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Zinc and Iron Interplay ExploredBy Marcia Wood
March 25, 2002
Puzzling interactions of two essential nutrients--zinc and iron--are the focus of experiments by Agricultural Research Service scientists at Davis, Calif. Their studies may help explain why, for some pregnant women, taking prenatal iron supplements interferes with benefits from zinc.
Janet C. King, director of the ARS Western Human Nutrition Research Center at Davis, is collaborating in the study with Concepcion Mendoza, a post-doctoral scientist in King's laboratory. Fernando E. Viteri of the University of California at Berkeley is a co-investigator.
In an earlier study of zinc, King and others tested 13 pregnant volunteers, aged 18 to 40. The researchers followed the volunteers' uptake and use of zinc from food. They tracked the volunteers from the beginning of pregnancy through the first 3 months of breast-feeding. Four of these volunteers, on their doctors' orders, took a daily iron supplement.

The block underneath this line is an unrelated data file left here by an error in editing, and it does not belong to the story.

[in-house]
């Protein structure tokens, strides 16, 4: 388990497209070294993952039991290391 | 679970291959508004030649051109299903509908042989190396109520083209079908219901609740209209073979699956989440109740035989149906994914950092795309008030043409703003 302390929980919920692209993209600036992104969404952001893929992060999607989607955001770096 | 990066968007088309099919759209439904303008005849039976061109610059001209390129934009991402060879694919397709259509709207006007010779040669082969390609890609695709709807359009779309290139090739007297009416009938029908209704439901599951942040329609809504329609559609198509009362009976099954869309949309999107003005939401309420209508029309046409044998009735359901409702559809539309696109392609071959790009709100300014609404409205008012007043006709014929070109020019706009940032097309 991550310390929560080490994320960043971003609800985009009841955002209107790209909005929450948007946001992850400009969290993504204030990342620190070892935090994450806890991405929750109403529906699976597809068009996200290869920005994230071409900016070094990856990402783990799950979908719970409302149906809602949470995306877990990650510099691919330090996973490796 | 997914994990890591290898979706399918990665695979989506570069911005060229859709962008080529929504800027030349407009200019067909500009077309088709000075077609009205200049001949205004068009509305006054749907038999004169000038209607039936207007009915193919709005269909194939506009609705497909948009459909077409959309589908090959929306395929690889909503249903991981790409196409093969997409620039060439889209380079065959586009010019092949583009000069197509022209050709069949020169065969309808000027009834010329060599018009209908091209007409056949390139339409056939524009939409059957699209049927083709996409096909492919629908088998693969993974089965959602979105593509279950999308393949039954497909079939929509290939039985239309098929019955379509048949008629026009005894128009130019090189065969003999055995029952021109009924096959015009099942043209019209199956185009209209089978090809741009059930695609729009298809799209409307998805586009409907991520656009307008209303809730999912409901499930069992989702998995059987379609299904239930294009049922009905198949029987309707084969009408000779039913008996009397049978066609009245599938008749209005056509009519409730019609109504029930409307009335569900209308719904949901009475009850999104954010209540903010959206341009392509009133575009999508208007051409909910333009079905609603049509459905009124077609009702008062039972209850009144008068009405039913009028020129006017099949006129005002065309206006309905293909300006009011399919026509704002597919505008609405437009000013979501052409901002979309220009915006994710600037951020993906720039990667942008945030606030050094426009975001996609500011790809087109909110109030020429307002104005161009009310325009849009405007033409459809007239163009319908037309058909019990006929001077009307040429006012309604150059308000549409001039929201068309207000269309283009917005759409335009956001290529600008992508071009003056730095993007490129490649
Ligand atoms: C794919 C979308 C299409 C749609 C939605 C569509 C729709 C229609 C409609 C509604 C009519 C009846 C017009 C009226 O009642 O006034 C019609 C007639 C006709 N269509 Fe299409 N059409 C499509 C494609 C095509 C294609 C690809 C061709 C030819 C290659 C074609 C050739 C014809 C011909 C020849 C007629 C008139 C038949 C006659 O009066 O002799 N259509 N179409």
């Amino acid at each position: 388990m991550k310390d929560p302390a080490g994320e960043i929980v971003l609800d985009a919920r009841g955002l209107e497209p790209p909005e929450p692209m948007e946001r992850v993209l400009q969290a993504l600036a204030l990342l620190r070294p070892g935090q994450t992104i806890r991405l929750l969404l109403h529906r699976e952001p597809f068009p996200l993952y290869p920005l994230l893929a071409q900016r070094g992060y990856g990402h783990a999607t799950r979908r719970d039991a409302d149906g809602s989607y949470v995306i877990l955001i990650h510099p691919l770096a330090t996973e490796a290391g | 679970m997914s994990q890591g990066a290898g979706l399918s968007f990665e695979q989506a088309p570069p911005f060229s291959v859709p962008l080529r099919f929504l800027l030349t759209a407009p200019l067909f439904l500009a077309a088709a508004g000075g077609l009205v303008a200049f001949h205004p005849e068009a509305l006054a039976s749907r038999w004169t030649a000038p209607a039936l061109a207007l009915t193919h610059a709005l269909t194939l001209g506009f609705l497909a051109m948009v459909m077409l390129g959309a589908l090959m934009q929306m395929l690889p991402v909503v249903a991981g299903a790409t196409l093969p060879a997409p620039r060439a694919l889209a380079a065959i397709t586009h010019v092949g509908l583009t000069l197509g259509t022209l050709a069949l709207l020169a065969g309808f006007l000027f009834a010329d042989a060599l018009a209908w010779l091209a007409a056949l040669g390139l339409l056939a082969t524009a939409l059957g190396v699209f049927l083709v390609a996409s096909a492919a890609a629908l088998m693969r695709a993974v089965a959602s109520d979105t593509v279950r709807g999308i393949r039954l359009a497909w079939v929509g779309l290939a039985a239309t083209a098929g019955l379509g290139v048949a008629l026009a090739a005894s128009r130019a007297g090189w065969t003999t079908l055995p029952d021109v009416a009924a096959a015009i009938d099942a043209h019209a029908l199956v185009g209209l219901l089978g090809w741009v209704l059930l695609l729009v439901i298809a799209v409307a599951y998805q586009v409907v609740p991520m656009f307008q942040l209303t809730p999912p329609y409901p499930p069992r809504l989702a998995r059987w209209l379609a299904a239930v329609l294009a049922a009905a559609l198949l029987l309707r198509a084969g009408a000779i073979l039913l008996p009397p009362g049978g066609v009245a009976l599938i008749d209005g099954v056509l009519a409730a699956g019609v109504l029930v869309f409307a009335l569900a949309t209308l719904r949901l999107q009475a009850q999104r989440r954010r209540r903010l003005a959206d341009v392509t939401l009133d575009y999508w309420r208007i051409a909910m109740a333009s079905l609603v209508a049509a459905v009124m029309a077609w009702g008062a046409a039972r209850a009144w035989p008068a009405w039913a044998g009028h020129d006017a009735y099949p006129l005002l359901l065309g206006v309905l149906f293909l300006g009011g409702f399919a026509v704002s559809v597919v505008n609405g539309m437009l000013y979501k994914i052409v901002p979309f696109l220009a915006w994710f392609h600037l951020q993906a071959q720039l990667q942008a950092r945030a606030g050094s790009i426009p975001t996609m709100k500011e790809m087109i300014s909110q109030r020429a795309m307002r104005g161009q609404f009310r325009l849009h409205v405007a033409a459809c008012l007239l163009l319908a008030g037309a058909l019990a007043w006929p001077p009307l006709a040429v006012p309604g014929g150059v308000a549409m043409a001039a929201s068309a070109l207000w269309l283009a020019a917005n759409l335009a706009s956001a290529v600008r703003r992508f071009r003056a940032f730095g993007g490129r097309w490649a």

Previous studies, done elsewhere, showed that zinc absorption in rats increased during lactation. In the human study, King and colleagues found that all of the volunteers, except the four who took iron supplements, increased their zinc absorption during breast-feeding.
Now King, Mendoza and Viteri are building upon this previous work in an ongoing experiment with pregnant volunteers, aged 22 to 40. The researchers want to determine whether zinc levels are affected by taking iron supplements at a particular time of day, or with or without a meal.
To find that out, the scientists are providing zinc supplements to all of the volunteers to take every day. Some of the women are also taking iron supplements daily, either in the morning with their breakfast or at bedtime.
Zinc likely affects every general function in the human body. It is an important part of many enzymes needed for healthy skin and for the immune, nervous and digestive systems to work properly. Foods that are good sources of zinc include beans, whole grains, shellfish, red meat and dark-meat poultry.
For more information about this zinc and iron research, see the Agricultural Research magazine.
ARS is the U.S. Department of Agriculture's chief scientific research agency.